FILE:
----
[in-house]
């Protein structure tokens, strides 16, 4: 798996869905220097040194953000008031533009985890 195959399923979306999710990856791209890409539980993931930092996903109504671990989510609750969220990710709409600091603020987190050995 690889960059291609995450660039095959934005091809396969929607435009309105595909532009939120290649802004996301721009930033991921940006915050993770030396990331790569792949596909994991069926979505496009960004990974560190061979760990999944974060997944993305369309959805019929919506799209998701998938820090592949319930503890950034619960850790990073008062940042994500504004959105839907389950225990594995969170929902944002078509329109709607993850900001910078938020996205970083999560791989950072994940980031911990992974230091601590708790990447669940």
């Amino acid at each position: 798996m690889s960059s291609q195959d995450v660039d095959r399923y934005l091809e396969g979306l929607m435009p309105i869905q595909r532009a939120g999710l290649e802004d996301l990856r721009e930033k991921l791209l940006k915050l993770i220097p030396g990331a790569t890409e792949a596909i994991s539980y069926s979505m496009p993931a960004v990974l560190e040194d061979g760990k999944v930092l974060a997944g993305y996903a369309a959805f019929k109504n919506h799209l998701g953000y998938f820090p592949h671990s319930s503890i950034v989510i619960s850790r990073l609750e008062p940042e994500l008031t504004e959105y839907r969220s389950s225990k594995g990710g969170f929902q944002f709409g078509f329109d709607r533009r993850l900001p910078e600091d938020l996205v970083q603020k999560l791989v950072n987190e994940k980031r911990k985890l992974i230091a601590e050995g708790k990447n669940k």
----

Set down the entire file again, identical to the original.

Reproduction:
[in-house]
């Protein structure tokens, strides 16, 4: 798996869905220097040194953000008031533009985890 195959399923979306999710990856791209890409539980993931930092996903109504671990989510609750969220990710709409600091603020987190050995 690889960059291609995450660039095959934005091809396969929607435009309105595909532009939120290649802004996301721009930033991921940006915050993770030396990331790569792949596909994991069926979505496009960004990974560190061979760990999944974060997944993305369309959805019929919506799209998701998938820090592949319930503890950034619960850790990073008062940042994500504004959105839907389950225990594995969170929902944002078509329109709607993850900001910078938020996205970083999560791989950072994940980031911990992974230091601590708790990447669940």
């Amino acid at each position: 798996m690889s960059s291609q195959d995450v660039d095959r399923y934005l091809e396969g979306l929607m435009p309105i869905q595909r532009a939120g999710l290649e802004d996301l990856r721009e930033k991921l791209l940006k915050l993770i220097p030396g990331a790569t890409e792949a596909i994991s539980y069926s979505m496009p993931a960004v990974l560190e040194d061979g760990k999944v930092l974060a997944g993305y996903a369309a959805f019929k109504n919506h799209l998701g953000y998938f820090p592949h671990s319930s503890i950034v989510i619960s850790r990073l609750e008062p940042e994500l008031t504004e959105y839907r969220s389950s225990k594995g990710g969170f929902q944002f709409g078509f329109d709607r533009r993850l900001p910078e600091d938020l996205v970083q603020k999560l791989v950072n987190e994940k980031r911990k985890l992974i230091a601590e050995g708790k990447n669940k």